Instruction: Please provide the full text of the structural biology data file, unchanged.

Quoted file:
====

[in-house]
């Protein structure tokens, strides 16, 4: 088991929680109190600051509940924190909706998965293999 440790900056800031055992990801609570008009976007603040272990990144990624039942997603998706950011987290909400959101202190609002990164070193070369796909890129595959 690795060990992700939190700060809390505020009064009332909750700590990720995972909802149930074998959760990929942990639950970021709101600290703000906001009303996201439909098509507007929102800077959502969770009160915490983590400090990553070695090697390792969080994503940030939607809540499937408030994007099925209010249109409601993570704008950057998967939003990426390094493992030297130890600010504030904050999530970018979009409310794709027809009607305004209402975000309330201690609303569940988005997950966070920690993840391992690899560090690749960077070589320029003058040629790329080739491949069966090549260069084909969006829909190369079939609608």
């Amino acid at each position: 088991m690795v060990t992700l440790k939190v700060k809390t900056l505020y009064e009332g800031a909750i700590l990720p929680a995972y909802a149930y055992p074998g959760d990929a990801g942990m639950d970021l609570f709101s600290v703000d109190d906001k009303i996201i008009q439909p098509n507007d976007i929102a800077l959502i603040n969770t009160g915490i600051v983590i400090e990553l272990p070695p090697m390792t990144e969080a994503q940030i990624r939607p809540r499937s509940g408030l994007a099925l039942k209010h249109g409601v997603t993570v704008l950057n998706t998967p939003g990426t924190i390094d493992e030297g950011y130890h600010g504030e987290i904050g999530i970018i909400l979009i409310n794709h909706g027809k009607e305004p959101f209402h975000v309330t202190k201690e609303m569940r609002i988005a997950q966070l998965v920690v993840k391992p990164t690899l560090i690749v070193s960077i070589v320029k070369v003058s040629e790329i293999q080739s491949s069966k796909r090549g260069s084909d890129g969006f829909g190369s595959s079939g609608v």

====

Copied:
[in-house]
């Protein structure tokens, strides 16, 4: 088991929680109190600051509940924190909706998965293999 440790900056800031055992990801609570008009976007603040272990990144990624039942997603998706950011987290909400959101202190609002990164070193070369796909890129595959 690795060990992700939190700060809390505020009064009332909750700590990720995972909802149930074998959760990929942990639950970021709101600290703000906001009303996201439909098509507007929102800077959502969770009160915490983590400090990553070695090697390792969080994503940030939607809540499937408030994007099925209010249109409601993570704008950057998967939003990426390094493992030297130890600010504030904050999530970018979009409310794709027809009607305004209402975000309330201690609303569940988005997950966070920690993840391992690899560090690749960077070589320029003058040629790329080739491949069966090549260069084909969006829909190369079939609608």
């Amino acid at each position: 088991m690795v060990t992700l440790k939190v700060k809390t900056l505020y009064e009332g800031a909750i700590l990720p929680a995972y909802a149930y055992p074998g959760d990929a990801g942990m639950d970021l609570f709101s600290v703000d109190d906001k009303i996201i008009q439909p098509n507007d976007i929102a800077l959502i603040n969770t009160g915490i600051v983590i400090e990553l272990p070695p090697m390792t990144e969080a994503q940030i990624r939607p809540r499937s509940g408030l994007a099925l039942k209010h249109g409601v997603t993570v704008l950057n998706t998967p939003g990426t924190i390094d493992e030297g950011y130890h600010g504030e987290i904050g999530i970018i909400l979009i409310n794709h909706g027809k009607e305004p959101f209402h975000v309330t202190k201690e609303m569940r609002i988005a997950q966070l998965v920690v993840k391992p990164t690899l560090i690749v070193s960077i070589v320029k070369v003058s040629e790329i293999q080739s491949s069966k796909r090549g260069s084909d890129g969006f829909g190369s595959s079939g609608v």